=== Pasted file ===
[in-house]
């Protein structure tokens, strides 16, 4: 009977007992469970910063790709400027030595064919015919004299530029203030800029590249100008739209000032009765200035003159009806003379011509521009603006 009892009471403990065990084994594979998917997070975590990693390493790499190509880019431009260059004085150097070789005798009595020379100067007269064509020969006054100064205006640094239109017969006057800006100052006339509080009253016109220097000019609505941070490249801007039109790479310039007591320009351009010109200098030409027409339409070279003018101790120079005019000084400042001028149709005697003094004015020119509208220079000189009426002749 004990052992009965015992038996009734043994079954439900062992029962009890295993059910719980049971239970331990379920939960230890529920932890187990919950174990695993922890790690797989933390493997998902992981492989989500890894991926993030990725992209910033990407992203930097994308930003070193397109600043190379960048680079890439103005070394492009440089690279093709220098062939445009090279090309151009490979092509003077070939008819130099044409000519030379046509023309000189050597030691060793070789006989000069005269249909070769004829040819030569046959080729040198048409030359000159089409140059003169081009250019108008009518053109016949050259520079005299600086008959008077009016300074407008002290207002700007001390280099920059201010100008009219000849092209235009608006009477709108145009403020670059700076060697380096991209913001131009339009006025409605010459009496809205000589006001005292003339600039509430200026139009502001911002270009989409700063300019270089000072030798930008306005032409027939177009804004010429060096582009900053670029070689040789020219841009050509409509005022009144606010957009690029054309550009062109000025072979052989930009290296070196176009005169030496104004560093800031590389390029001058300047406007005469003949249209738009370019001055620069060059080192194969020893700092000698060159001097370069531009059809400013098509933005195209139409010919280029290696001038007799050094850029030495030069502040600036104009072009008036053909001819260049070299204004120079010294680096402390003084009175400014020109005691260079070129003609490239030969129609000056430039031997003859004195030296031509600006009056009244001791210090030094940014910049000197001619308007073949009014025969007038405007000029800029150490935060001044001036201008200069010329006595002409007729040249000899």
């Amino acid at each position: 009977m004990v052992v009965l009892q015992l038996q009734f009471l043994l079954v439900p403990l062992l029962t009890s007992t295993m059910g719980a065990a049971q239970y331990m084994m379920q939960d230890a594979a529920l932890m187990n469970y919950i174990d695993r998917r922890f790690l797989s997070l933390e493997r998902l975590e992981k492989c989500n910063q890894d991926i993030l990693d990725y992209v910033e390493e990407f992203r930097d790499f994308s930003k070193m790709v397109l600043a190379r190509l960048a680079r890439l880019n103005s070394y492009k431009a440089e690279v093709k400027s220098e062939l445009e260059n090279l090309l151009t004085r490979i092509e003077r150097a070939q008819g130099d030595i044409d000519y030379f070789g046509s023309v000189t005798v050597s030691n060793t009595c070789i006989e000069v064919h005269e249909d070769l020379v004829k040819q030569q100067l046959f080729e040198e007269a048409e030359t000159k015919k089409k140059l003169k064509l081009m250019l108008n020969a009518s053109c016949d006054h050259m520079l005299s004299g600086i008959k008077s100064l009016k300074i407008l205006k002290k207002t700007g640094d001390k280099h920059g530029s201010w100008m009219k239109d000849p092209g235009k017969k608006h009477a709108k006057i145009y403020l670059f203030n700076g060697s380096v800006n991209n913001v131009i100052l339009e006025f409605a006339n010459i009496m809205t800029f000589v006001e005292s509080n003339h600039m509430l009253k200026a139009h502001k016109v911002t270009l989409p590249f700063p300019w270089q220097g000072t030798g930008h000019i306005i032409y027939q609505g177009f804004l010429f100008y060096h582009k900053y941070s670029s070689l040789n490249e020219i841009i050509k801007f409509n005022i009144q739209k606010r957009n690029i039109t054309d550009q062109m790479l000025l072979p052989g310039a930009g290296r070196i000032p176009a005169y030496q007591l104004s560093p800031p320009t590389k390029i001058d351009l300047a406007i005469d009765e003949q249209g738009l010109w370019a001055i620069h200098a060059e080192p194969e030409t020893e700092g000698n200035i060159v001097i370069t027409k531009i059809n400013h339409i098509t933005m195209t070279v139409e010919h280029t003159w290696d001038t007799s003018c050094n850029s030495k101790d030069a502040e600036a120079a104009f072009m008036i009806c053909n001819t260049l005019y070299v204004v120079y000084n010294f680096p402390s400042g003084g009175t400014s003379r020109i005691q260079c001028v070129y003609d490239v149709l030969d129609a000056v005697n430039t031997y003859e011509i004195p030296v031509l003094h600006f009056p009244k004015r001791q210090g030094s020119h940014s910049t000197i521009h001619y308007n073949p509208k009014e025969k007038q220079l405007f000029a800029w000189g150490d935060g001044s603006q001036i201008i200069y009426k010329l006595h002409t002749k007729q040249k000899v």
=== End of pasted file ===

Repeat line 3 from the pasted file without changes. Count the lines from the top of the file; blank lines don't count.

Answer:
């Amino acid at each position: 009977m004990v052992v009965l009892q015992l038996q009734f009471l043994l079954v439900p403990l062992l029962t009890s007992t295993m059910g719980a065990a049971q239970y331990m084994m379920q939960d230890a594979a529920l932890m187990n469970y919950i174990d695993r998917r922890f790690l797989s997070l933390e493997r998902l975590e992981k492989c989500n910063q890894d991926i993030l990693d990725y992209v910033e390493e990407f992203r930097d790499f994308s930003k070193m790709v397109l600043a190379r190509l960048a680079r890439l880019n103005s070394y492009k431009a440089e690279v093709k400027s220098e062939l445009e260059n090279l090309l151009t004085r490979i092509e003077r150097a070939q008819g130099d030595i044409d000519y030379f070789g046509s023309v000189t005798v050597s030691n060793t009595c070789i006989e000069v064919h005269e249909d070769l020379v004829k040819q030569q100067l046959f080729e040198e007269a048409e030359t000159k015919k089409k140059l003169k064509l081009m250019l108008n020969a009518s053109c016949d006054h050259m520079l005299s004299g600086i008959k008077s100064l009016k300074i407008l205006k002290k207002t700007g640094d001390k280099h920059g530029s201010w100008m009219k239109d000849p092209g235009k017969k608006h009477a709108k006057i145009y403020l670059f203030n700076g060697s380096v800006n991209n913001v131009i100052l339009e006025f409605a006339n010459i009496m809205t800029f000589v006001e005292s509080n003339h600039m509430l009253k200026a139009h502001k016109v911002t270009l989409p590249f700063p300019w270089q220097g000072t030798g930008h000019i306005i032409y027939q609505g177009f804004l010429f100008y060096h582009k900053y941070s670029s070689l040789n490249e020219i841009i050509k801007f409509n005022i009144q739209k606010r957009n690029i039109t054309d550009q062109m790479l000025l072979p052989g310039a930009g290296r070196i000032p176009a005169y030496q007591l104004s560093p800031p320009t590389k390029i001058d351009l300047a406007i005469d009765e003949q249209g738009l010109w370019a001055i620069h200098a060059e080192p194969e030409t020893e700092g000698n200035i060159v001097i370069t027409k531009i059809n400013h339409i098509t933005m195209t070279v139409e010919h280029t003159w290696d001038t007799s003018c050094n850029s030495k101790d030069a502040e600036a120079a104009f072009m008036i009806c053909n001819t260049l005019y070299v204004v120079y000084n010294f680096p402390s400042g003084g009175t400014s003379r020109i005691q260079c001028v070129y003609d490239v149709l030969d129609a000056v005697n430039t031997y003859e011509i004195p030296v031509l003094h600006f009056p009244k004015r001791q210090g030094s020119h940014s910049t000197i521009h001619y308007n073949p509208k009014e025969k007038q220079l405007f000029a800029w000189g150490d935060g001044s603006q001036i201008i200069y009426k010329l006595h002409t002749k007729q040249k000899v």